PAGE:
Big trouble seems to loom with ICD-10


Medscape reports that almost 25 percent  of  physicians’ offices said in a survey they won’t be ready when the new, more complex International Classification of Diseases, 10th edition (ICD-10),  arrives Oct. 1.  Another 25 percent said  that they weren’t  sure if  they’d  be ready.

“The latest Workgroup for Electronic Data Interchange (WEDI) survey also found that only about 20 percent of physician practices have started or completed external testing. That percentage is up from the 10 percent of physicians who said they had done external testing in results released in March.”

Robert Tennant, vice chairman of the WEDI group and government affairs senior policy adviser for the Medical Group Management Association,  told Medscape that the survey indicates  big trouble.

“The physician side of the provider community — they’re really struggling,” Tennant said. “I think the government has not done a very good job about explaining the return on investment for physicians; it’s not clear at all why we’re doing this.”

“Also, many are at the mercy of their software vendors,” he said, noting  that if the software isn’t up to date, physicians can’t submit the codes or test the systems.

“What that tells us in the industry is that we’re looking at potentially a situation, where the light switch is flipped and things don’t work,” he said.




PCP pay rising faster than other physicians’

The Medical Group Management Association says that that primary-care physician compensation is rising faster than other  specialists’. (Wed call a primary-care physicians a specialists in being generalists.)

Still,  those specialists earn nearly twice as much.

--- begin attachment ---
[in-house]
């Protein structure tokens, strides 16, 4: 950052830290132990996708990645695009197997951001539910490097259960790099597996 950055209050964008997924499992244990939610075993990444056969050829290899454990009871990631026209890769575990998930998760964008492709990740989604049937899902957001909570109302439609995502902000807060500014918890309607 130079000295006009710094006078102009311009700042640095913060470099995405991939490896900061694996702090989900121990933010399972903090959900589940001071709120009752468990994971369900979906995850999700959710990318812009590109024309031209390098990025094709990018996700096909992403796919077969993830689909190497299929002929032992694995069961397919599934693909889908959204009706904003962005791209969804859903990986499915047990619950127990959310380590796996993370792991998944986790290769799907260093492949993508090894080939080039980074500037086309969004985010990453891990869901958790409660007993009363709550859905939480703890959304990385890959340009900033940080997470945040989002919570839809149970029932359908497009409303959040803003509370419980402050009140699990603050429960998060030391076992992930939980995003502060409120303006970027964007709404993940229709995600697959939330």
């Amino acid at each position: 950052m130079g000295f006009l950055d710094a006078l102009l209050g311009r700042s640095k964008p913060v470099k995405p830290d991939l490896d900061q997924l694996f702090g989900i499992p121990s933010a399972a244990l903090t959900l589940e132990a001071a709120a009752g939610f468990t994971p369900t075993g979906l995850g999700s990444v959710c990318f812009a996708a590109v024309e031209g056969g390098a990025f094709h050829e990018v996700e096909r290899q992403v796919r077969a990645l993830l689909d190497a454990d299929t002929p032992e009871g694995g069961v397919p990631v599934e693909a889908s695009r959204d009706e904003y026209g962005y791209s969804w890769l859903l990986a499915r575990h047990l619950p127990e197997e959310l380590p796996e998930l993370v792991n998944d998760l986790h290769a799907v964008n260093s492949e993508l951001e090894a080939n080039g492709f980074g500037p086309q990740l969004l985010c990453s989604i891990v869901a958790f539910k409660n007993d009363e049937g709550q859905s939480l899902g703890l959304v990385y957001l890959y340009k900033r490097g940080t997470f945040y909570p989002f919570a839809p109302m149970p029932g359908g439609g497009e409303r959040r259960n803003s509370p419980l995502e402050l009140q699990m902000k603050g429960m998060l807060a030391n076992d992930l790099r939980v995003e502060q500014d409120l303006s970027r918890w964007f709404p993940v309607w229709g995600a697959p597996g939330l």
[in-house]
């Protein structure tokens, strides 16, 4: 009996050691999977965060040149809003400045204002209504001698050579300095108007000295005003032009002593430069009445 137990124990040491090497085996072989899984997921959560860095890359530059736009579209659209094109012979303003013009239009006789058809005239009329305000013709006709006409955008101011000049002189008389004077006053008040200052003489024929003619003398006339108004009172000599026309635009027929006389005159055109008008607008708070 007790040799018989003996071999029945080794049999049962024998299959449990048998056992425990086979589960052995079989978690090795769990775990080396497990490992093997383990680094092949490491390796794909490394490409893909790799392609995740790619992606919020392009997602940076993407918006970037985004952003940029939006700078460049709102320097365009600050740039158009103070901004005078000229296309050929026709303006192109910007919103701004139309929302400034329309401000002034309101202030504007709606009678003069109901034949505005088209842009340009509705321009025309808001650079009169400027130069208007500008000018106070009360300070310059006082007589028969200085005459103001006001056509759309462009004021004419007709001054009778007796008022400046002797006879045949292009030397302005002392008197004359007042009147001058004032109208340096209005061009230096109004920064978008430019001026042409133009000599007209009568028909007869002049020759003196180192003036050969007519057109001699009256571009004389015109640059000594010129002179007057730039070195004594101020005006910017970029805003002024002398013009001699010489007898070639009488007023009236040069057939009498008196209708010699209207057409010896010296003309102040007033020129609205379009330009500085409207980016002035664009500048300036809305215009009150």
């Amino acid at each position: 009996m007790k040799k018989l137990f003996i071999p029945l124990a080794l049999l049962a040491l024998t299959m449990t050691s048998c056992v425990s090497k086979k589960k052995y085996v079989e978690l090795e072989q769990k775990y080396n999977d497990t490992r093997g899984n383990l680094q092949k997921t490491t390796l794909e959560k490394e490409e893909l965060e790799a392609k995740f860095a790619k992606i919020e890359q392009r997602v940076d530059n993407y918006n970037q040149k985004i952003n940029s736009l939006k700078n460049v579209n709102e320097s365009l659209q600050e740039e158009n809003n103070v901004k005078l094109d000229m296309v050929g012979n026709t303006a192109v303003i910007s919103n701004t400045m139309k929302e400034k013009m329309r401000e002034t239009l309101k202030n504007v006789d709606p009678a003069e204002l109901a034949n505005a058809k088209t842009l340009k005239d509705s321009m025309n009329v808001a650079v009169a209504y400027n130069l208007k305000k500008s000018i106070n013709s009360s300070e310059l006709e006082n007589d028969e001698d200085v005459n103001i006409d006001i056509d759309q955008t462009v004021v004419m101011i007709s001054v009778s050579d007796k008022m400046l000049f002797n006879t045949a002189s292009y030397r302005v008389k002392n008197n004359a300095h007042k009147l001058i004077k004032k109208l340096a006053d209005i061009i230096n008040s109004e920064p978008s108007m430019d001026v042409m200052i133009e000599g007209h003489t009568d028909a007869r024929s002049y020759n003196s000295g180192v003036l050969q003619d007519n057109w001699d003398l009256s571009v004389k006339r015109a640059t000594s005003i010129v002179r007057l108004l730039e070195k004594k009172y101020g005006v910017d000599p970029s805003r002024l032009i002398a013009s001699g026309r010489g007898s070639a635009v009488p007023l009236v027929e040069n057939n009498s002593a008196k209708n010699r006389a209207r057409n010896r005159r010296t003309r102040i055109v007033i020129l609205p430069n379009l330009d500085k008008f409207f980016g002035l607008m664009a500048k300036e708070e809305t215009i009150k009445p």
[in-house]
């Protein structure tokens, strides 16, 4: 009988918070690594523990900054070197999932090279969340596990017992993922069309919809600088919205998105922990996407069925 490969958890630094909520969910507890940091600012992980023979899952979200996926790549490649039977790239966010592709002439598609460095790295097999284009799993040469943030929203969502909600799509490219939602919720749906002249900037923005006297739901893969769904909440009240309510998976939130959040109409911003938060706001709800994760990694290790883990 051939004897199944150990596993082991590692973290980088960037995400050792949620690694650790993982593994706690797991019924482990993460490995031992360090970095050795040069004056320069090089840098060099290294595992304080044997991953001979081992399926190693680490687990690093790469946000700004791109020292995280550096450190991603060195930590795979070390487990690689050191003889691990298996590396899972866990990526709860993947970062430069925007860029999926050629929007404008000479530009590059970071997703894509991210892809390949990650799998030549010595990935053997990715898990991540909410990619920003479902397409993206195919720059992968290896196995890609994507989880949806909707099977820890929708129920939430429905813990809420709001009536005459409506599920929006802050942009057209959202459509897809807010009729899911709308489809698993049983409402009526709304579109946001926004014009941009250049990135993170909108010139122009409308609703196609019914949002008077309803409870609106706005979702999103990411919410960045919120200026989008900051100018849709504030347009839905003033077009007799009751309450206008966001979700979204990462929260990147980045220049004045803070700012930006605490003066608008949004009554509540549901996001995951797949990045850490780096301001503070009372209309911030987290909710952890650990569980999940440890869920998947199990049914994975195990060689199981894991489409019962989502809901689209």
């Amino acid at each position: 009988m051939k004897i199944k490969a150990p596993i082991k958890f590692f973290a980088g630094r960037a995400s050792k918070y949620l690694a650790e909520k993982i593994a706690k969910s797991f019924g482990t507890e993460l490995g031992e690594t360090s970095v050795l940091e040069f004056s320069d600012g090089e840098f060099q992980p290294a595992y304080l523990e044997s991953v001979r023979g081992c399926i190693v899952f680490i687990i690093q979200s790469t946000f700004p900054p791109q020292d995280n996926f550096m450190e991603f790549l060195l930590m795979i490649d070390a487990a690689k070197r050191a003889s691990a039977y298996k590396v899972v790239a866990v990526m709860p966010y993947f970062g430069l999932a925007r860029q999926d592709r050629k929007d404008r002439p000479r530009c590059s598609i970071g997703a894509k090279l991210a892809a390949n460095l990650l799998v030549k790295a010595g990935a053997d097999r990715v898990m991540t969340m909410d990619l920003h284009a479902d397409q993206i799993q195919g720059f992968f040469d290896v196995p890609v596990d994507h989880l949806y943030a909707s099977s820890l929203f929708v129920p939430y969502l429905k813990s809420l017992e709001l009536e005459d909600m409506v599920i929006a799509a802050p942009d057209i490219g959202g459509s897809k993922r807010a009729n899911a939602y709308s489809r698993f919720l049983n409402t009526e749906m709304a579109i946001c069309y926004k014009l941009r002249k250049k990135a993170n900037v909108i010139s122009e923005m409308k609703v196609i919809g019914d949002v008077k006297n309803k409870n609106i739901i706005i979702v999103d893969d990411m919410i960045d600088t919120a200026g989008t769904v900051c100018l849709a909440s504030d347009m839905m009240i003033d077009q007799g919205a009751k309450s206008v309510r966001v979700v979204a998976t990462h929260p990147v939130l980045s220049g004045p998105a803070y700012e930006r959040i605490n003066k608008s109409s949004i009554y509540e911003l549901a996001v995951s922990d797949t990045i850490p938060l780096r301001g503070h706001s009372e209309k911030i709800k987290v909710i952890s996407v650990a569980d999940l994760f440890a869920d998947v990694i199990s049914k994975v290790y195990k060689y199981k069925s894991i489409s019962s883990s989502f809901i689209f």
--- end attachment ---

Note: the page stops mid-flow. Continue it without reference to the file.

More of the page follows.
Primary-care physicians reported a median compensation of $241,273 in 2014, up 3.56 percent from 2013. Median compensation for other physicians  rose to $411,852, up  2.39 percent.

(The median household income in the U.S. is about $50,000.)

“The role of the primary-care physician continues to be a linchpin with the new healthcare models,” Todd Evenson, MGMA chief operating officer, told MedPage Today.  “Obviously hospitals are playing a role hiring at a brisk pace, strengthening their referral networks and trying to ensure that they can deliver on a quality-based model.”

He also said:

“In 2012 our survey showed on average that 6.67 percent of compensation for primary-care physicians was based on quality measures. In 2014 that had already migrated to 10.83 percent  for primary care. On the specialty side, it was 4.6 percent in 2013 and 7.3 percent in 2014. This clearly indicates that the quality component is becoming a larger factor.”

In 2012 50 percent of  respondents said that their compensation was 100 percent productivity-based (i.e., “fee for service”). But in 2014 only 25 percent  of respondents said their pay was totally fee for service..”That shift is pretty sizable in terms of the composition of these compensation plans aligning with value measures, and reflects what is going on in these reimbursement models,”  Mr. Everson said.





Video: What Burwell vs. King could mean for physician practices


In this video, Anders M. Gilberg, senior vice president for government affairs of the Medical Group Management Association (MGMA), looks what a decision invalidating health-insurance subsidies would mean for medical practices. He also offers advice to practices on what they can do—regardless of the King vs. Burwell decision—to ensure that they are paid for seeing patients, whatever the patient’s insurance coverage.